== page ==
Pretreating the site of intradermal vaccination – vaccine delivered into the skin rather than to muscles beneath the skin – with a particular wavelength of laser light may substantially improve vaccine effectiveness without the adverse effects of chemical additives currently used to boost vaccine efficacy. In the open-access journal PLOS ONE, investigators from Vaccine and Immunotherapy Center in the Massachusetts General Hospital (MGH) Division of Infectious Diseases report that a one-minute dose of near-infrared laser light significantly improved the effectiveness of intradermal influenza vaccination in a mouse model – increasing both immune system activity and the animals' survival. "We discovered that low-power near-infrared laser light effectively and reproducibly increases vaccine efficacy as well as currently approved adjuvants and is effective for influenza vaccination," explains Mark Poznansky, MB ChB, PhD, director of the MGH Vaccine and Immunotherapy Center and senior author of the report. "Many of the adjuvants currently in use or in development cause significant side effects – including inflammation and tissue damage – and remarkably few adjuvants that would be likely to receive FDA approval are available for influenza vaccines. Our results indicate that laser treatment would be a safe and effective alternative." While current vaccines are designed to be safe for most patients, their ability to produce an immune response needs to be strengthened by the presence of adjuvants, which are chemical or biological additives that prime the immune system to respond to the vaccine antigen. Adjuvants also are responsible for many vaccine-associated adverse events, which is particularly problematic for influenza vaccines. As a result, most flu vaccines recently available in the U.S. – including the vaccine against the H1N1 strain responsible for the 2009 pandemic – contained no adjuvants, probably limiting their effectiveness. Although intradermal vaccines should produce stronger immune protection than conventional vaccines, chemical adjuvants produce strong inflammatory reactions when delivered intradermally, so currently available intradermal flu vaccines contain no adjuvants. Previous research conducted at the St. Petersburg Military Medicine Academy in Russia and at the Wellman Center for Photomedicine at MGH found that visible laser light enhanced vaccine responses in both humans and mice but did not remove the need for a chemical adjuvant. In addition, visible laser light is absorbed by the skin pigment melanin, reducing its effectiveness in individuals with darkly pigmented skin. Near-infrared light – light with a wavelength just below that of the visible spectrum – is absorbed by water and not melanin, with little change in absorption across the range of human skin color. These features led the MGH team to investigate the potential of near-infrared laser light as an alternative to chemical vaccine adjuvants. First the researchers determined the maximum near-infrared laser dose that would not cause inflammation or tissue damage in the skin of mice. They then tested that dosage level – about one-tenth the dosage used for FDA-approved applications like hair and tattoo removal – in darkly-pigmented human volunteers, none of whom reported any significant discomfort after up to two minutes' exposure. Close examination of the treated areas of participants' skin showed no tissue damage. Another experiment determined that one minute of near-infrared laser treatment was sufficient to increase the generation of antibodies to a protein used as a model vaccine and more than doubled concentrations of dendritic cells – immune cells activated by current adjuvants – in treated areas. To evaluate the effectiveness of near-infrared laser as an influenza vaccine adjuvant, the researchers pretreated mice with near-infrared laser, visible green-light laser or the commonly used adjuvant alum before administering an intradermal influenza vaccine. The near-infrared laser induced a more complete antibody response to the vaccine than either the visible-light laser or alum without inducing an allergy-associated antibody. Four weeks after receiving vaccine adjuvanted with either near-infrared laser, visible light laser, alum or no adjuvant, mice were infected with a potentially lethal influenza virus. The animals treated with near-infrared laser just prior to vaccination had significantly less virus in their lungs four days after infection and their survival rate was almost as good as those receiving the alum adjuvant. The visible-light laser produced no significant improvement in survival. "Depending on the particular assay used, near-infrared laser induced a nearly 100-fold increase in the efficacy of influenza vaccination in these animals," says Satoshi Kashiwagi, MD PhD, of the MGH Vaccine and Immunotherapy Center, lead and co-corresponding author of the PLOS ONE report. "We believe the same approach could be used with other vaccines – such as tuberculosis, polio and malaria – for which intradermal administration is either approved or being evaluated. The effects of the laser adjuvant may last up to six hours, so in the case of mass vaccination programs, pretreatment could be done right before the vaccine is administered." Kashiwagi is an instructor in Medicine, and Poznansky is an associate professor of Medicine at Harvard Medical School. The MGH team is currently collaborating on the development of an inexpensive, handheld device to administer the appropriate near-infrared laser dose for vaccine pretreatment and planning a clinical trial of the near-infrared adjuvant to increase the efficacy of hepatitis B vaccination. Additional co-authors of the PLOS ONE paper include Jeffrey Gelfand, MD, and Timothy Brauns of the MGH Vaccine and Immunotherapy Center and collaborators from Keio University in Japan. The study was supported by grants from the National Institutes of Health, Defense Advanced Research Projects Agency, Bill and Melinda Gates Foundation, and the Friends of VIC. Massachusetts General Hospital, founded in 1811, is the original and largest teaching hospital of Harvard Medical School. The MGH conducts the largest hospital-based research program in the United States, with an annual research budget of more than $775 million and major research centers in AIDS, cardiovascular research, cancer, computational and integrative biology, cutaneous biology, human genetics, medical imaging, neurodegenerative disorders, regenerative medicine, reproductive biology, systems biology, transplantation biology and photomedicine.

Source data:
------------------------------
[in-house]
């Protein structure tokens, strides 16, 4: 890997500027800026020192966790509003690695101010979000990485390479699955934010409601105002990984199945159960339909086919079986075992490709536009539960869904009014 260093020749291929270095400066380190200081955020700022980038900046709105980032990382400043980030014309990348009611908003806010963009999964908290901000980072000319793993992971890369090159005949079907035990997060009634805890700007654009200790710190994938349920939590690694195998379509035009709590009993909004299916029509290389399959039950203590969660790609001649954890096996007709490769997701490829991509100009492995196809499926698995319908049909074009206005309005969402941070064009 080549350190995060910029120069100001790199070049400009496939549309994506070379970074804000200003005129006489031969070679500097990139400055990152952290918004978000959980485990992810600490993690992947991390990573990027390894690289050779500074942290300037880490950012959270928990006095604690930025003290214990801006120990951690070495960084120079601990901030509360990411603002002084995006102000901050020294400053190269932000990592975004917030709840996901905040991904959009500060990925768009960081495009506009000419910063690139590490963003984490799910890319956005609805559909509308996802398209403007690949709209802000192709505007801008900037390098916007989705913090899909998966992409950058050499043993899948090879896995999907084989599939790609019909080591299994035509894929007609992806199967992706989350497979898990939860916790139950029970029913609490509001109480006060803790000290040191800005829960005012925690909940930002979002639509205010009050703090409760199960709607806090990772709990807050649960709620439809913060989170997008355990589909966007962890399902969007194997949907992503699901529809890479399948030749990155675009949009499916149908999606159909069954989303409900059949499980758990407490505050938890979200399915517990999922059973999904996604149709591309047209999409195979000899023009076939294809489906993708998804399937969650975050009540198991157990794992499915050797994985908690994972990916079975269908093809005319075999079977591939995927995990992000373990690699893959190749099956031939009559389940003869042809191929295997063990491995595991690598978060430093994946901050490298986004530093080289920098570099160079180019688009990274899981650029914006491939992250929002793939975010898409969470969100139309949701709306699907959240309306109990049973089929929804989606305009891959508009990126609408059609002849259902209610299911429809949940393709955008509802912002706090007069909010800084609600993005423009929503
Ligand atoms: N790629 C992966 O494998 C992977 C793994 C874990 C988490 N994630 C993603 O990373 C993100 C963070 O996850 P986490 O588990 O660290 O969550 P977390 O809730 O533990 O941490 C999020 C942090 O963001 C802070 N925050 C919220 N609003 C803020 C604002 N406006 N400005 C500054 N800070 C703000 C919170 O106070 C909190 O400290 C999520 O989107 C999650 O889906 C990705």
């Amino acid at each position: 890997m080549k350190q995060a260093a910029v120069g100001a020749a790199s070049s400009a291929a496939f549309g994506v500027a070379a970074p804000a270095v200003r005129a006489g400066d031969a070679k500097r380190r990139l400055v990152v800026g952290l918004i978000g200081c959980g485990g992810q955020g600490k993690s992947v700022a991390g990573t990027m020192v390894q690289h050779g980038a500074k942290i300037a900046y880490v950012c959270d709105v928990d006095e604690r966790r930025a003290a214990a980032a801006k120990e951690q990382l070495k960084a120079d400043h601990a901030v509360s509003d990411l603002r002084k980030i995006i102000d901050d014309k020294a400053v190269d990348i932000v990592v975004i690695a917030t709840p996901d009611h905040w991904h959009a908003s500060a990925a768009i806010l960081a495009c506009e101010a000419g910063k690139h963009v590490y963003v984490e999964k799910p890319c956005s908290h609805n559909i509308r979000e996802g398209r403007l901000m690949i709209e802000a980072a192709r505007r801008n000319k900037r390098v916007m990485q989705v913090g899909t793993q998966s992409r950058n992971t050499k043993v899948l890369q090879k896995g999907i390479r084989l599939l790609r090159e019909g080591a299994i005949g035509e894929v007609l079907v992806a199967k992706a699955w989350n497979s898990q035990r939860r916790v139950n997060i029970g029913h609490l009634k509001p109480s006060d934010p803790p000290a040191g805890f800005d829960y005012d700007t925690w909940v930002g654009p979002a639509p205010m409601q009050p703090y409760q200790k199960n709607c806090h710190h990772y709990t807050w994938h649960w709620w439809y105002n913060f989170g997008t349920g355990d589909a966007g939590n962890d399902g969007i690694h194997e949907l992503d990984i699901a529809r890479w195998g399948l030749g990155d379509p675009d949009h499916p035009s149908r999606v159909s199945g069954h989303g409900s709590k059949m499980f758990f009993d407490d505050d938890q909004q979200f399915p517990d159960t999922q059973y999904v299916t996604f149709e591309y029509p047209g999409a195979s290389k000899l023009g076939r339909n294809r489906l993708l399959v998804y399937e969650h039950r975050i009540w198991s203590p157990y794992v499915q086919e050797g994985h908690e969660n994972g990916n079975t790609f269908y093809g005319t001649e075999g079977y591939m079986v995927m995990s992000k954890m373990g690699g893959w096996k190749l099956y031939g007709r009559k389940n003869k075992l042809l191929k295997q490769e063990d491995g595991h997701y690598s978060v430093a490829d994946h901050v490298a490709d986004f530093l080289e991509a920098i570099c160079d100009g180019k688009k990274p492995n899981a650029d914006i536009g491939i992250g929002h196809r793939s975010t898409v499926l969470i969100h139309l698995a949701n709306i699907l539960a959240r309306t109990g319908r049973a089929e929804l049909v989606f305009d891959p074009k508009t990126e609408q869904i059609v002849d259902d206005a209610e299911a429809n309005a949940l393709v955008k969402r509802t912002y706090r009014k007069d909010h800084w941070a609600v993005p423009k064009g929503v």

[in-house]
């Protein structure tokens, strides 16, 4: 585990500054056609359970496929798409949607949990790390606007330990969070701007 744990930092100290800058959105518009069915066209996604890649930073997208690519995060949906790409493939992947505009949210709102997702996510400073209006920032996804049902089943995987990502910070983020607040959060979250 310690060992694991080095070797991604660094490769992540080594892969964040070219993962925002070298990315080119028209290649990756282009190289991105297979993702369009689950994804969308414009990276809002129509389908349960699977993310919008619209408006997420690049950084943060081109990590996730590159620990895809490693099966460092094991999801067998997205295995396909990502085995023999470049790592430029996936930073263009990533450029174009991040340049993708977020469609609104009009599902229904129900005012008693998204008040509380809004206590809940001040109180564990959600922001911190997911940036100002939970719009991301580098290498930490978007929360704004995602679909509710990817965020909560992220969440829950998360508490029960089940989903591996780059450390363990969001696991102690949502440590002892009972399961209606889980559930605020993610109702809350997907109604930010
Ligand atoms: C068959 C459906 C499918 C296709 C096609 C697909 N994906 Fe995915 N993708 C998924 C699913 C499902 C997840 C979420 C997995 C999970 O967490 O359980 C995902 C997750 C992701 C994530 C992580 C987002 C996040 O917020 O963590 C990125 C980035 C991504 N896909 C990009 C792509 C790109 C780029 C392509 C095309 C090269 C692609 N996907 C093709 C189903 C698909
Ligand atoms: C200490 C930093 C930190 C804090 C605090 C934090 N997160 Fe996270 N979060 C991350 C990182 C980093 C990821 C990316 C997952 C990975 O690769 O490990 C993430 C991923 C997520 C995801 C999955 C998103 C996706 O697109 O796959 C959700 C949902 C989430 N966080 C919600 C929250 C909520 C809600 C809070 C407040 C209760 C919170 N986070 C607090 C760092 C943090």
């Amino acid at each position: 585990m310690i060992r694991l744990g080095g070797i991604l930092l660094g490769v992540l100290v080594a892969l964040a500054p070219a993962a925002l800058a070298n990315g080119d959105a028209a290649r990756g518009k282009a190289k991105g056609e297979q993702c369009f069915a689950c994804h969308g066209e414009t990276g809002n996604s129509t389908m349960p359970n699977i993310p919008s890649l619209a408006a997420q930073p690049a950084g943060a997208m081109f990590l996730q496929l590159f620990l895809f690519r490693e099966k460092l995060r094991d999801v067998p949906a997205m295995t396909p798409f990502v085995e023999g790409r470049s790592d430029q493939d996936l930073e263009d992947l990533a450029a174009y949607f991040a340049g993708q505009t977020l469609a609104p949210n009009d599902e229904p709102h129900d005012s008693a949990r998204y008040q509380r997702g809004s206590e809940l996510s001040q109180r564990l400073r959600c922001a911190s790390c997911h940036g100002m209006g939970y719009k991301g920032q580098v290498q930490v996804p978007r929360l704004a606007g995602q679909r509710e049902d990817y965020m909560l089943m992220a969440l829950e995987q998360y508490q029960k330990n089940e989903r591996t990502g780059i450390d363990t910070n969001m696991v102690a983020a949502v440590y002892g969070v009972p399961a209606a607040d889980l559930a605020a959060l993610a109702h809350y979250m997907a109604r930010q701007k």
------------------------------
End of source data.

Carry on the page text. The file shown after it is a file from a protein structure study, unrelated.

Kristen Chadwick, email@example.com, 617 643-3907